4. Stoney Vintson

    Stoney Vintson (July 08, 2009, 09:48AM )

    When using Photomatix Pro to run batch jobs, you can split the batch job into several batch jobs. You just need to write the settings that you used for the first batch job and set those setting before running each batch so that you have applied the same settings to all of the images before stitching. Also, if you write a script to batch tone mapping of your exposure brackets using enfuse or tufuse you would be able to run one batch for a large number of photos. Enfuse and Tufuse have GUI wrappers, but are command line tools. You can use a depth of field calculator to maximize the depth of field. If you focus at the hyperfocal distance you will maximize the depth of field. There are depth of field wheels that you can bring with you to make it easier. There is also the difficult technique of focus stacking, but only the Canon point and shoots will auto focus bracket. You have to tether your DSLR to a netbook or laptop to do both focus stacking and exposure bracketing. You have to exposure bracket each focus bracket and then combine the focus stack. Whoooh ... a lot of work. It is best to make tradeoffs in panorama size, focus stacking and exposure bracketing to realize the best quality image.

  5. The Gigapanographer Currently Known as "Kilgore661"

    The Gigapanographer Currently Known as "Kilgore661" (July 03, 2009, 08:15PM )

    Yep, I know that an infinite depth of field is not possible except perhaps with a pin-hole camera but for me sharp images are something that happen to other people. Perhaps my eyes are rubbish or my gigapan unit suffers particularly badly from vibration. In the case of this particular image it is really a test shot, simply trying to see what I could get away with depth-of-field-wise. Sometimes I use a tiny aperture like f/22 in the hope that I will get just enough DoF for a particular shot, but it rarely works. I am aware of hyperfocal distances but they don't seem to apply to my camera (or my eyes). Have you seen Texas_Photo's shot from the multi-storey carpark (www.gigapan.org/viewGigapan.php?id= 27043)? The DoF in that is amazing. The problem with tone-mapping single images is that they won't necessarily stitch because the range of tones in each stack of images is different. It may be possible to work with a gigapan thumbnail, work out what parameters you want to use for the whole image and then use those parameters on your stacks of individual images. I don't know if this is possible in Photmatix or PS - and in any case there are no guarantees because the process started with an approximation to the original gigapan. NB In case you think about trying to use Photomatix on whole gigapans, it doesn't work except on the smallest ones because even if you process in batch mode it runs out of memory.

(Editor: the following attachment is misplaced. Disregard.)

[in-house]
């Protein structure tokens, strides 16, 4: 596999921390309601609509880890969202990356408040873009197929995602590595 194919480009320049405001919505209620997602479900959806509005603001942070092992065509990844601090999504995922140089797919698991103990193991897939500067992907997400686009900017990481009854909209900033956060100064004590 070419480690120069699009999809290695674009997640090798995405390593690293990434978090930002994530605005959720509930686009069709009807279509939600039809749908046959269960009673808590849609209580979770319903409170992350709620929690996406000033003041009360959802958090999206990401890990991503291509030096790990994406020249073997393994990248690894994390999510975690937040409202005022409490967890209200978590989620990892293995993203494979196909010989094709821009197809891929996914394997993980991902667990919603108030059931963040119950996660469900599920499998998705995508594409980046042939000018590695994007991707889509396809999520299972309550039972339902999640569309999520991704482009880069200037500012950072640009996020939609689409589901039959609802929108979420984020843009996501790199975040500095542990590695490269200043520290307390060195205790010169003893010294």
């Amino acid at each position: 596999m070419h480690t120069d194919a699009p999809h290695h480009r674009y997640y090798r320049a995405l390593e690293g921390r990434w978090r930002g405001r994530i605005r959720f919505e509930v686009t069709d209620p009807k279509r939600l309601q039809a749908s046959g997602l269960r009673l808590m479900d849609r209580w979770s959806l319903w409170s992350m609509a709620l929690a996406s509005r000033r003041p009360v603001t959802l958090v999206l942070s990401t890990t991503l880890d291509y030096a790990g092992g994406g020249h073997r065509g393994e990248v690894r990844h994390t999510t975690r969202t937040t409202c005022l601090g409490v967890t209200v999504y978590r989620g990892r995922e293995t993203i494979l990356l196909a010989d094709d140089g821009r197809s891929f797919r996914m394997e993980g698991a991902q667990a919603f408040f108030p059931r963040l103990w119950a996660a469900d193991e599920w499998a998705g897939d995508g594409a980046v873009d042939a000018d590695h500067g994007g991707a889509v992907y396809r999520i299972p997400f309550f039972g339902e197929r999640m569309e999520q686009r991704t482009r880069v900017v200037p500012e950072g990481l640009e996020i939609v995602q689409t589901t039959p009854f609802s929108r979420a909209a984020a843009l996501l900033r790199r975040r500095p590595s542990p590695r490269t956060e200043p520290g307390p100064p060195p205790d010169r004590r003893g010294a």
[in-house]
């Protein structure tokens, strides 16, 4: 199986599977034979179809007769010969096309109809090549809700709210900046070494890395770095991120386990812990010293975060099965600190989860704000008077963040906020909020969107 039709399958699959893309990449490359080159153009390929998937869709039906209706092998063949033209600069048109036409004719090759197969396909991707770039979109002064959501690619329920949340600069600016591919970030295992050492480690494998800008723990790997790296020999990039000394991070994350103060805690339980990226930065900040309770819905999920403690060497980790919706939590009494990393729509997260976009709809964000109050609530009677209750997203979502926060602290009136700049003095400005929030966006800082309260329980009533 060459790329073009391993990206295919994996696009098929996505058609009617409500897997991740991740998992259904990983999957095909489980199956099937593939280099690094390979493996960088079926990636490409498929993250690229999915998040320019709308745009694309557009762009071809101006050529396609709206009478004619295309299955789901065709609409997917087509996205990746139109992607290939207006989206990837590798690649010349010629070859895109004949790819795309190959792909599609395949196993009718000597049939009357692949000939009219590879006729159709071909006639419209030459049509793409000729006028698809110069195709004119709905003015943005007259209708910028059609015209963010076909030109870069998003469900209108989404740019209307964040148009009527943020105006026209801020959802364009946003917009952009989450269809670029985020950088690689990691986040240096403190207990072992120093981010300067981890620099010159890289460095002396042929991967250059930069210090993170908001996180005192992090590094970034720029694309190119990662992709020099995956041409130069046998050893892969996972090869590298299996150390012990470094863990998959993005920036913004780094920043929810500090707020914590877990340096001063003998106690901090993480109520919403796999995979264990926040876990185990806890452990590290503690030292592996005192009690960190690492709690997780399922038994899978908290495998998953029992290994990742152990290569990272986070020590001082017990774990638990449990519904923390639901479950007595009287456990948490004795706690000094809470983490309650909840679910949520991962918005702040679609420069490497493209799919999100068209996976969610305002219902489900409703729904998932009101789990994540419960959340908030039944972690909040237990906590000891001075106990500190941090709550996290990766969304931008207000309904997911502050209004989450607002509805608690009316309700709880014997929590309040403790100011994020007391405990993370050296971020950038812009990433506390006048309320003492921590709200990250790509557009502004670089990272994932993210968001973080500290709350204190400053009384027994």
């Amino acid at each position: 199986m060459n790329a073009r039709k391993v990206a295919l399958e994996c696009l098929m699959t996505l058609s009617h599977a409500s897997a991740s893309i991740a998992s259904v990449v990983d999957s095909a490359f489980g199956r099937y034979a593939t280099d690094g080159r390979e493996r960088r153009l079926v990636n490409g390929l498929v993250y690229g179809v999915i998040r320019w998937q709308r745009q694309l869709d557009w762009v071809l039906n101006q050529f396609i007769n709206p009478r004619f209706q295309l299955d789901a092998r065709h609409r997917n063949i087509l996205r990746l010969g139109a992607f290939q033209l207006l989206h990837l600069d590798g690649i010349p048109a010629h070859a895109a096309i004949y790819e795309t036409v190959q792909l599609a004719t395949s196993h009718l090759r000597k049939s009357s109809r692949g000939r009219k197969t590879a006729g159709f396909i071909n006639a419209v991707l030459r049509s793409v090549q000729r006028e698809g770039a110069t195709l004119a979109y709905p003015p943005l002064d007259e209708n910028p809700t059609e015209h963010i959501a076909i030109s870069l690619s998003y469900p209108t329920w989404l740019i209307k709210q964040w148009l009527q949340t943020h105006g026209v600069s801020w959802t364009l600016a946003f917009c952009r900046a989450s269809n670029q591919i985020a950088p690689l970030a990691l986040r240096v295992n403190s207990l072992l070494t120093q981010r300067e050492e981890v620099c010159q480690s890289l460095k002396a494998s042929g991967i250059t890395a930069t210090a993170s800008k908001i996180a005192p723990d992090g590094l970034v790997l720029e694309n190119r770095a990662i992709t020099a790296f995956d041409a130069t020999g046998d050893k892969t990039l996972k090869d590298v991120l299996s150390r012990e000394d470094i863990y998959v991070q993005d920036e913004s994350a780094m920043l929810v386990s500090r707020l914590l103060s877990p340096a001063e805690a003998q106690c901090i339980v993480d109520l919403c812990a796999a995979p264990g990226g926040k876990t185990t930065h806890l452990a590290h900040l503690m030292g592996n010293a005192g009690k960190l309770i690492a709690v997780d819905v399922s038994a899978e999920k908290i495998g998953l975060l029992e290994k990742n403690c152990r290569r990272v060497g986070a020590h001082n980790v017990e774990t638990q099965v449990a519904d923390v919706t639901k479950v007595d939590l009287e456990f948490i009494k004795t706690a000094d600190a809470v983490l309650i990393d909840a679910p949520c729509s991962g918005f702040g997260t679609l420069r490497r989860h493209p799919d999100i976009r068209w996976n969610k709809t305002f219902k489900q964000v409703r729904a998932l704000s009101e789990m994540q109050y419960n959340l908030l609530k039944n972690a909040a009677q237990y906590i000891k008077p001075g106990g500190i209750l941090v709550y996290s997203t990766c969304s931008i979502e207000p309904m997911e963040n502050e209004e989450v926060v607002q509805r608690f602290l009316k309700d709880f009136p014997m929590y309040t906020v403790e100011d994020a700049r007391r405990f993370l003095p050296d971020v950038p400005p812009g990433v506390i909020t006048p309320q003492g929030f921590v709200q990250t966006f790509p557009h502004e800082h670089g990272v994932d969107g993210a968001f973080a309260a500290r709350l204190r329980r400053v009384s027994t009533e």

6. Tom Nelson

    Tom Nelson (July 03, 2009, 04:55PM )

    Hi Kilgore, This looks like the result of shooting a DSLR with fixed focus. You can't expect infinite depth of field. Using auto-focus allows infinite depth but the edges (from shop to background, for instance) will have one or the other out of focus. I'm going to try single-image tonemapping, which you can do with Photomatix. There is no ghosting and you get some (but not all) of the tonal expansion of multi-image HDRi. Tom

The GigaPan EPIC Series, Purchase an GigaPan EPIC model and receive GigaPan Stitch complimentary